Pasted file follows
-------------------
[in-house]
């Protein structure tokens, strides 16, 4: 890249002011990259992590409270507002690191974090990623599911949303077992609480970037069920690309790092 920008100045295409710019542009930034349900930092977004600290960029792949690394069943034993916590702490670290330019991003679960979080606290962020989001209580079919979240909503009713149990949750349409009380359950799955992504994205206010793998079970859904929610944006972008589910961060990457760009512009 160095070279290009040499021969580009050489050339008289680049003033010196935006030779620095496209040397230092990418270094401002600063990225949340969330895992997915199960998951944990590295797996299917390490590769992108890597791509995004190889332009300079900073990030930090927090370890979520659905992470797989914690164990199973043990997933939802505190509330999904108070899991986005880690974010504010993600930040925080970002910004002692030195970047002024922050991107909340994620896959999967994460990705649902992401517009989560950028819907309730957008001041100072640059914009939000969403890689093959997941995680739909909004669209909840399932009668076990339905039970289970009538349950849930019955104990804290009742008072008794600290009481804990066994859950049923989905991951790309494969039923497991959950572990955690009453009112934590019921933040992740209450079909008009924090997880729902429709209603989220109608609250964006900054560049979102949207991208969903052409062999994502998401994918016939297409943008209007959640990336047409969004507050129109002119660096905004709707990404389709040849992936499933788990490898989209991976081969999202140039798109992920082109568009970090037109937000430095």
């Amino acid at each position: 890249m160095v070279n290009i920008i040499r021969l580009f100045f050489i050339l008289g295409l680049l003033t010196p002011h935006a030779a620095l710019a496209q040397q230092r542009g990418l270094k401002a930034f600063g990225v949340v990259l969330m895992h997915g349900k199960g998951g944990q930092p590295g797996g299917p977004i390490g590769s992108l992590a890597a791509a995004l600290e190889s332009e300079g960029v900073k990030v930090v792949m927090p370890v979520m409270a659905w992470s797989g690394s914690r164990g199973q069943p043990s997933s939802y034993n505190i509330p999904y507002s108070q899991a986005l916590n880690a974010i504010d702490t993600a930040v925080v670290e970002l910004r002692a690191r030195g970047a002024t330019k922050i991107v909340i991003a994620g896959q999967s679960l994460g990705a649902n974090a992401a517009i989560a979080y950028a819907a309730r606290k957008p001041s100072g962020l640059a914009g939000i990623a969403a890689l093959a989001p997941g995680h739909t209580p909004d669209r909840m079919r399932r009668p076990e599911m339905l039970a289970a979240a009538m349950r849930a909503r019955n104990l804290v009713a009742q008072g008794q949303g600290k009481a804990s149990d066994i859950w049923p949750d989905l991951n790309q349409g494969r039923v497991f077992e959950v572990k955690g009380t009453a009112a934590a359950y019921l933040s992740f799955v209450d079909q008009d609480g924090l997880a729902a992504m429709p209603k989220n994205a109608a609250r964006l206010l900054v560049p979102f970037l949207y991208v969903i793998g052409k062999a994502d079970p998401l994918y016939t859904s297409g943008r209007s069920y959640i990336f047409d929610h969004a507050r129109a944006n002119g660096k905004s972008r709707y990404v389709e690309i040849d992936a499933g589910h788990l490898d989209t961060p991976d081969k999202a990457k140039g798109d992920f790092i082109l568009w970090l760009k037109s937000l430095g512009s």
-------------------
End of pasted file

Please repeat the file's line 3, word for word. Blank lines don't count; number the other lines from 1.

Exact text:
């Amino acid at each position: 890249m160095v070279n290009i920008i040499r021969l580009f100045f050489i050339l008289g295409l680049l003033t010196p002011h935006a030779a620095l710019a496209q040397q230092r542009g990418l270094k401002a930034f600063g990225v949340v990259l969330m895992h997915g349900k199960g998951g944990q930092p590295g797996g299917p977004i390490g590769s992108l992590a890597a791509a995004l600290e190889s332009e300079g960029v900073k990030v930090v792949m927090p370890v979520m409270a659905w992470s797989g690394s914690r164990g199973q069943p043990s997933s939802y034993n505190i509330p999904y507002s108070q899991a986005l916590n880690a974010i504010d702490t993600a930040v925080v670290e970002l910004r002692a690191r030195g970047a002024t330019k922050i991107v909340i991003a994620g896959q999967s679960l994460g990705a649902n974090a992401a517009i989560a979080y950028a819907a309730r606290k957008p001041s100072g962020l640059a914009g939000i990623a969403a890689l093959a989001p997941g995680h739909t209580p909004d669209r909840m079919r399932r009668p076990e599911m339905l039970a289970a979240a009538m349950r849930a909503r019955n104990l804290v009713a009742q008072g008794q949303g600290k009481a804990s149990d066994i859950w049923p949750d989905l991951n790309q349409g494969r039923v497991f077992e959950v572990k955690g009380t009453a009112a934590a359950y019921l933040s992740f799955v209450d079909q008009d609480g924090l997880a729902a992504m429709p209603k989220n994205a109608a609250r964006l206010l900054v560049p979102f970037l949207y991208v969903i793998g052409k062999a994502d079970p998401l994918y016939t859904s297409g943008r209007s069920y959640i990336f047409d929610h969004a507050r129109a944006n002119g660096k905004s972008r709707y990404v389709e690309i040849d992936a499933g589910h788990l490898d989209t961060p991976d081969k999202a990457k140039g798109d992920f790092i082109l568009w970090l760009k037109s937000l430095g512009s």